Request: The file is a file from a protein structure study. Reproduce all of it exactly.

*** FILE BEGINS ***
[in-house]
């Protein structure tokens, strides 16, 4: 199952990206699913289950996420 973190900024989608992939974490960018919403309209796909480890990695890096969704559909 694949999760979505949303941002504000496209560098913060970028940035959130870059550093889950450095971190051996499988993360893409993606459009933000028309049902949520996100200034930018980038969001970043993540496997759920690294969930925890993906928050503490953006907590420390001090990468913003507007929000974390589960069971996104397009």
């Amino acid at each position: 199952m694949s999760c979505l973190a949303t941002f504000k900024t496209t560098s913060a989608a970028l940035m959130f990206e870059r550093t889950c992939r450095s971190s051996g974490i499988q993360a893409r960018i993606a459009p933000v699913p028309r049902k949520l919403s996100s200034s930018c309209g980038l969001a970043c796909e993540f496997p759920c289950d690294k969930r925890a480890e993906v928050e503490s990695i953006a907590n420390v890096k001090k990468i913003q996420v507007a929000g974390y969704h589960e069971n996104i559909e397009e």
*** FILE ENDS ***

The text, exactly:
[in-house]
């Protein structure tokens, strides 16, 4: 199952990206699913289950996420 973190900024989608992939974490960018919403309209796909480890990695890096969704559909 694949999760979505949303941002504000496209560098913060970028940035959130870059550093889950450095971190051996499988993360893409993606459009933000028309049902949520996100200034930018980038969001970043993540496997759920690294969930925890993906928050503490953006907590420390001090990468913003507007929000974390589960069971996104397009």
């Amino acid at each position: 199952m694949s999760c979505l973190a949303t941002f504000k900024t496209t560098s913060a989608a970028l940035m959130f990206e870059r550093t889950c992939r450095s971190s051996g974490i499988q993360a893409r960018i993606a459009p933000v699913p028309r049902k949520l919403s996100s200034s930018c309209g980038l969001a970043c796909e993540f496997p759920c289950d690294k969930r925890a480890e993906v928050e503490s990695i953006a907590n420390v890096k001090k990468i913003q996420v507007a929000g974390y969704h589960e069971n996104i559909e397009e």